In defendant's first trial the jury was unable to reach a verdict. A mistrial was ordered pursuant to C.Cr.P. 775(2) and a new trial was set. Just as in cases in which a motion for new trial is granted or when a conviction is overturned on appeal, the defendant was entitled to a new trial conducted as if there had been no previous trial. This principle was well stated in State v. Hornsby, 8 Rob. 583, 587 (1845):

". . . What is a new trial? `It is a re-hearing of the case before another jury; but with as little prejudice to either party as if it had never been heard before. No advantage is to be taken of the former verdict on the one side, or the rule of court, for awarding such second trial on the other.' Blackstone, 3d vol. p. 391. A new trial results then, in placing the case exactly in the position it occupied before there had been a trial, in relation to the objects for which it had been awarded, and, with this qualification, all proceedings are set aside, and the party stands as if he had never been tried; and when this court, on the former appeal, ordered, that `the judgment of the criminal court be set aside, cancelled and reversed,' the defendant stood again before that court as he stood before the trial unprejudiced and in the full possession of all his rights, just as they existed when he first answered to the indictment.. . ."

This principle has been repeated in later cases (see, e. g. State v. Lee, 346 So. 2d 682 (La.1977); State v. Reed, 324 So. 2d 373 (La.1975)) and remains the governing rule today, codified in C.Cr.P. 857:

"The effect of granting a new trial is to set aside the verdict or judgment and to permit retrial of the case with as little prejudice to either party as if it had never been tried." "This article continues the sound rule of Art. 515 of the 1928 Code of Criminal Procedure, that the slate is wiped clean when a new trial is granted. . . ." Official Revision Comment (a) to art. 857.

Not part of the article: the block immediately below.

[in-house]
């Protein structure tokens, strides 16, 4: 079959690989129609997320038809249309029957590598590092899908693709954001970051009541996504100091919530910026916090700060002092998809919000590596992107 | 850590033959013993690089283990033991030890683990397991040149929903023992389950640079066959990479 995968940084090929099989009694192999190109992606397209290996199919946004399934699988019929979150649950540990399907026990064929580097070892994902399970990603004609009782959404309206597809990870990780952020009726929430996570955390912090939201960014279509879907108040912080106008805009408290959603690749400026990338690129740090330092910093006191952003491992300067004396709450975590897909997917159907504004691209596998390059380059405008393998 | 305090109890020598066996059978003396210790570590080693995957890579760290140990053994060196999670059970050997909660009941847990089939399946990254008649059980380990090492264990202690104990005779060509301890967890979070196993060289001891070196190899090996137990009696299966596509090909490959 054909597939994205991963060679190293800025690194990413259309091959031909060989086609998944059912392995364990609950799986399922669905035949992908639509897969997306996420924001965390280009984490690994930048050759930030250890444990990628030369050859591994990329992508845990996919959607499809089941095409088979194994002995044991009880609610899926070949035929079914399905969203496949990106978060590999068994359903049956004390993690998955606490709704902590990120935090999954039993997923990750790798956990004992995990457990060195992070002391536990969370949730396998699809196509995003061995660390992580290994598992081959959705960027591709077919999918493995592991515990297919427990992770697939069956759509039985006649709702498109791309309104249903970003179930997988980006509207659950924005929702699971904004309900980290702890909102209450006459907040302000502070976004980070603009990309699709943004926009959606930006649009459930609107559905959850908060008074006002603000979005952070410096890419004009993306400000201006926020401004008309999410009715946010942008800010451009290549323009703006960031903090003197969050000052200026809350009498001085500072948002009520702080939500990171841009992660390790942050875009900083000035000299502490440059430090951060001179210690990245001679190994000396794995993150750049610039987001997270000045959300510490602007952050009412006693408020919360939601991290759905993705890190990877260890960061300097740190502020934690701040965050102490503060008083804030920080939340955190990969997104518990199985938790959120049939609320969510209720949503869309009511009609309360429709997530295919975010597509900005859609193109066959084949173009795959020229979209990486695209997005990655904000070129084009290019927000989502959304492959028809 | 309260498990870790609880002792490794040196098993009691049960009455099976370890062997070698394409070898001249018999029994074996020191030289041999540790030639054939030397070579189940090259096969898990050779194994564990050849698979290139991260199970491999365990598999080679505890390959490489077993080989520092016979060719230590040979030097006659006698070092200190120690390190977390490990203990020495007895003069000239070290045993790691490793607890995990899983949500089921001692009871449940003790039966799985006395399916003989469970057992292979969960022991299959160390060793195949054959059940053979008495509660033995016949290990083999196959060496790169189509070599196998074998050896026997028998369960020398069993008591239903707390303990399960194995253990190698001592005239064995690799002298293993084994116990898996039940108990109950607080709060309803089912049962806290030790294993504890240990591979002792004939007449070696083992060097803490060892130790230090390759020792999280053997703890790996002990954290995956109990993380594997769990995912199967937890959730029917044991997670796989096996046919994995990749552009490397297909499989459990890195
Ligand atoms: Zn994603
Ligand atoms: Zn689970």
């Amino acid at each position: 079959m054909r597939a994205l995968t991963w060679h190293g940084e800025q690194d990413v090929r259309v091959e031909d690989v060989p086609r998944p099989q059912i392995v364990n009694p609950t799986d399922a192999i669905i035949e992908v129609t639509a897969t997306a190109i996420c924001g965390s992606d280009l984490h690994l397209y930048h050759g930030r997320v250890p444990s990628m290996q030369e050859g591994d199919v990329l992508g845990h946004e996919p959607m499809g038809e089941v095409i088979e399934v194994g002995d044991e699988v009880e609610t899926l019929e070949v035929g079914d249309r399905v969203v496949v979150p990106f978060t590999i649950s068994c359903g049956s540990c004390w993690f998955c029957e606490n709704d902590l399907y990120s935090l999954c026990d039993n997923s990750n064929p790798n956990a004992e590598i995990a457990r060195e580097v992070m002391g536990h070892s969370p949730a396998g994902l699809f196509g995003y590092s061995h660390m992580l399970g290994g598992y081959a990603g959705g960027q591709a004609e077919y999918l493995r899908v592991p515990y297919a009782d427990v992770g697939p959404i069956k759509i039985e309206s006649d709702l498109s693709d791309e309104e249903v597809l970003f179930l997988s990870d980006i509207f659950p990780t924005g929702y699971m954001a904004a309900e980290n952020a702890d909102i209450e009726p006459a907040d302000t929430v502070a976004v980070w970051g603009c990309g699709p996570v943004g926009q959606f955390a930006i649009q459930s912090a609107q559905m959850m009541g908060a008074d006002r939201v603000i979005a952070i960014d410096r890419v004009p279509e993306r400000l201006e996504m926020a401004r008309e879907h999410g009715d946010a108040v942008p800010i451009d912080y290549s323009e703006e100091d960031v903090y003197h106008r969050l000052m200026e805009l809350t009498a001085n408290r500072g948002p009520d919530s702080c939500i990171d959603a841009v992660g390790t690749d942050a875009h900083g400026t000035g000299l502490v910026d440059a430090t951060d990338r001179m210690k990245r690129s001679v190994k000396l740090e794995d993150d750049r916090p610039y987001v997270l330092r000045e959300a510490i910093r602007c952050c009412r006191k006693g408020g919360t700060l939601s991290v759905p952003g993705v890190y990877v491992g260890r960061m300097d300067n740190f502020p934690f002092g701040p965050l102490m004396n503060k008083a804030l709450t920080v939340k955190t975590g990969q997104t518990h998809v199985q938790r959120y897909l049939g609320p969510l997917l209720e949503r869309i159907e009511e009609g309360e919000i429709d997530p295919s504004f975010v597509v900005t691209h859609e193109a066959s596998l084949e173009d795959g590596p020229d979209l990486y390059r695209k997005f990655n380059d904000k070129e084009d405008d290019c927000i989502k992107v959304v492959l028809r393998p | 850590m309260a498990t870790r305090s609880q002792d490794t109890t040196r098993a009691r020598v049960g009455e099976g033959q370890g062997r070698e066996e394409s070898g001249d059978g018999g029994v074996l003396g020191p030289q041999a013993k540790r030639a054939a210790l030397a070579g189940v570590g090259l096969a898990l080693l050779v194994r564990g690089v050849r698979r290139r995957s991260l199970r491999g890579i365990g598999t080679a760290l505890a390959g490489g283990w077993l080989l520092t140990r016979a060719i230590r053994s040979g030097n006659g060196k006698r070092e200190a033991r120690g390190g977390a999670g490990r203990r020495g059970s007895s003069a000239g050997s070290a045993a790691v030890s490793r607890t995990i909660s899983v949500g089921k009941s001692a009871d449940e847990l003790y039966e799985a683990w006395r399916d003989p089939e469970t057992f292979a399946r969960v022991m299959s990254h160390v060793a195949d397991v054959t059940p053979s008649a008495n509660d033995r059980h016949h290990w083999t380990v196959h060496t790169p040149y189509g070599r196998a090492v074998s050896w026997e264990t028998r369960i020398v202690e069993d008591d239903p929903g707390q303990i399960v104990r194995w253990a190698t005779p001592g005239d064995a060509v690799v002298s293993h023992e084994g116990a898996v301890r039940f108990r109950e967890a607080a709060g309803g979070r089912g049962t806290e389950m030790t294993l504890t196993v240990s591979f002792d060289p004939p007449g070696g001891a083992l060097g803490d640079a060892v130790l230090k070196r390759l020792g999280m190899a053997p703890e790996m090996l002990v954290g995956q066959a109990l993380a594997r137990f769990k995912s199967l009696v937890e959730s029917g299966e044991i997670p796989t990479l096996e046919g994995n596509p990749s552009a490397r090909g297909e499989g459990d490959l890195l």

The granting of the mistrial afforded the defendant the right to a new trial unencumbered by what had occurred in the previous trial. It is a natural corollary that the defendant is likewise not bound to advance the same defenses or employ the same trial tactics at the second trial. Changes in circumstances, such as the availability of state or defense witnesses, might inspire significant changes in trial strategy and tactics in the second trial. The fact *647 that the defendant raised the issue of entrapment does not demonstrate clearly that the entrapment defense will be invoked at the second trial. As stated in our original opinion, "Anticipation by the State that such a defense may be raised is not a sufficient basis for admission of such evidence."

Due to its inherently prejudicial nature, the use of evidence of other criminal conduct must be severely restricted. It is largely for this reason that we should reaffirm our holding on original hearing that the defendant must clearly raise the issue of entrapment before the State may rebut that defense with evidence of other criminal acts which demonstrate the defendant's predisposition to commit the crime for which he is being tried. In the present case the defendant did not clearly raise the defense at the second trial; the fact that the defense was raised at a prior trial is not a clear demonstration that it will be raised again. The trial court therefore committed reversible error by allowing, over defense objection, the introduction of evidence of other criminal conduct before it was clear that the defendant intended to rely on a defense of entrapment.